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Equitable Life Assurance Wrongly Denied Total Disability Benefits to Georgia Dentist & Real Estate Developer

A federal court of appeals in Georgia held that Equitable Life Assurance Society (“Equitable”) wrongly denied a real estate developer’s claim for total disability benefits when it interpreted its policy to require a complete inability to perform all substantial and material duties of one’s occupation.

Dr. Giddens and His Disability Income Insurance Policies

While working as a dentist, the plaintiff, Dr. Giddens, purchased two disability income insurance policies from Equitable in 1986 and 1988. Specifically, the policies:

  • Required Dr. Giddens to be disabled only from his “regular occupation,” not any occupation.
  • Defined “your regular occupation” as “the occupation (or occupations, if more than one) in which you are regularly engaged for gain or profit at the time you become disabled.”
  • Provided for benefits to be paid in the event of “Total Disability,” defined to mean “your inability due to injury or sickness to engage in the substantial and material duties of your regular occupation.”
  • Also provided coverage for partial or “Residual Disability,” defined to mean “your inability due to injury or sickness to perform one or more of the substantial and material duties of your occupation.”

Dr. Giddens’ Claim for Total Disability Benefits

Dr. Giddens enjoyed a successful dentistry career from 1983 until 1994, when health problems forced him to sell his practice and cancel his malpractice insurance. At the time, Dr. Giddens owned two other companies through which he engaged in real estate development and investment. His principal duties in this occupation were entrepreneurial, financial, planning, coordinating, and administrative duties.

Upon being diagnosed with cirrhosis of the liver in October 1998, Dr. Giddens submitted a claim to Equitable, asserting that he was on a waiting list for a liver transplant, was disabled, and was unable to continue pursuing his occupations of dentistry and real estate development. Though Dr. Giddens’ renal functions returned to normal after his May 1999 liver-transplant surgery, he continued to have numerous health problems including hand tremors and numbness, chronic sleep disturbance and fatigue, anxiety, depression, and short-term memory loss. In support of his claim, Dr. Giddens’ treating physician reported that he was unable to perform substantial portions, or “most”, of the duties of a dentist or real estate developer.

Initially, Equitable paid total disability benefits to Dr. Giddens while it investigated his claim. After conducting an in-house medical review, however, Equitable determined that there was no current significant impairment that would preclude Dr. Giddens from performing most of the duties of his occupational description - but continued paying benefits under a reservation of rights.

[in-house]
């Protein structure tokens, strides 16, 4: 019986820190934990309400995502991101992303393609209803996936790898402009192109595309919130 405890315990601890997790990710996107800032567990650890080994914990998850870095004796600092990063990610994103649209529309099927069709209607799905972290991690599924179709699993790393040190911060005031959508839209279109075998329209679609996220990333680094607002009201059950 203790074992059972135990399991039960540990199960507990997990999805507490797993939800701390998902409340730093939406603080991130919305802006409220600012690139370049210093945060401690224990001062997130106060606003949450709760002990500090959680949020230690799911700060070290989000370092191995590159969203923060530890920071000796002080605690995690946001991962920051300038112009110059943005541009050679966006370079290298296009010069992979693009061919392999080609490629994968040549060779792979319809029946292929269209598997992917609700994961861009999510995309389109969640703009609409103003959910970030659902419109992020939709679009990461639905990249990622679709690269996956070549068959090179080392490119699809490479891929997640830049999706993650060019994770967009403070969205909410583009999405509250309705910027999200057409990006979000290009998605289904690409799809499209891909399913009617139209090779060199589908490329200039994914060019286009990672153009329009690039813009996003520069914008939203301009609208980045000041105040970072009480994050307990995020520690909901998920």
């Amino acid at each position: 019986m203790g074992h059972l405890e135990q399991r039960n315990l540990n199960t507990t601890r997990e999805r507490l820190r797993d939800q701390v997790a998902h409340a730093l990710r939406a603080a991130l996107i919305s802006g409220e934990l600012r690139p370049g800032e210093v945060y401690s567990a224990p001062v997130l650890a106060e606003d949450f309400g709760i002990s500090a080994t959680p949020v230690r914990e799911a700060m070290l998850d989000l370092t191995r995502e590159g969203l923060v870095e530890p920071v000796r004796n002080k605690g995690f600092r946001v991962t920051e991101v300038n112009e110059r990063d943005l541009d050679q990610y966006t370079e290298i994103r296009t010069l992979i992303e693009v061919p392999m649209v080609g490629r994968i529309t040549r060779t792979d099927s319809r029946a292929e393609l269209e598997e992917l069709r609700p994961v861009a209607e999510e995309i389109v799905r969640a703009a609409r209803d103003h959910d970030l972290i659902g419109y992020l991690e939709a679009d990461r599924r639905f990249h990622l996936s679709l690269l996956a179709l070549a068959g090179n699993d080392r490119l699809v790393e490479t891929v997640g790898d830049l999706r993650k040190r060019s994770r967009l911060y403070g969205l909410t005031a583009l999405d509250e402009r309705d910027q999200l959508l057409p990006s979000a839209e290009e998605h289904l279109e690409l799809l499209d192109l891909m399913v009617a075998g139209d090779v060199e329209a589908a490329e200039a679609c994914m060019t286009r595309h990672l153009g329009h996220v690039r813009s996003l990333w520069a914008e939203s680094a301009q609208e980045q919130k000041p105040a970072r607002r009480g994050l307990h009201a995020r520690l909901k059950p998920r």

In September 2001, Equitable learned that Dr. Giddens had stopped practicing dentistry four years before he became disabled and decided that his real estate endeavors were “passive” in nature. Not satisfied with the clarification it received from Dr. Giddens, Equitable terminated his benefits in March 2002. Dr. Giddens then filed a lawsuit seeking to recover past due disability payments.

“Total Disability” from “Your Regular Occupation” under Equitable’s Policies

The issue for the court in Dr. Giddens’ case was whether he was totally or only partially disabled from his regular occupation. In holding that Dr. Giddens was entitled to “total disability” benefits, the court found that:

  • Though Dr. Giddens was not regularly engaged in dentistry at the time he became disabled, Equitable did not dispute that he was engaged in the occupation of real estate development - and the uncontroverted medical evidence established that he could no longer perform most or the majority of his duties.
  • Equitable’s policy language is ambiguous because the “Total Disability” clause does not identify what percentage of “the” duties the insured must be unable to perform, nor does it say “all” substantial and material duties.
  • Even if Dr. Giddens could perform a few substantial and material duties, his ability to perform those tasks in isolation still would not allow him to continue in his real estate development occupation because he is unable to perform the vast majority of duties that are at the heart of his occupation.

The court concluded by explaining that there is a continuum of disability where an insured, such as Dr. Giddens, is totally disabled from his regular occupation when he is unable to perform most or the majority (but not necessarily “all”) of the substantial and material duties.

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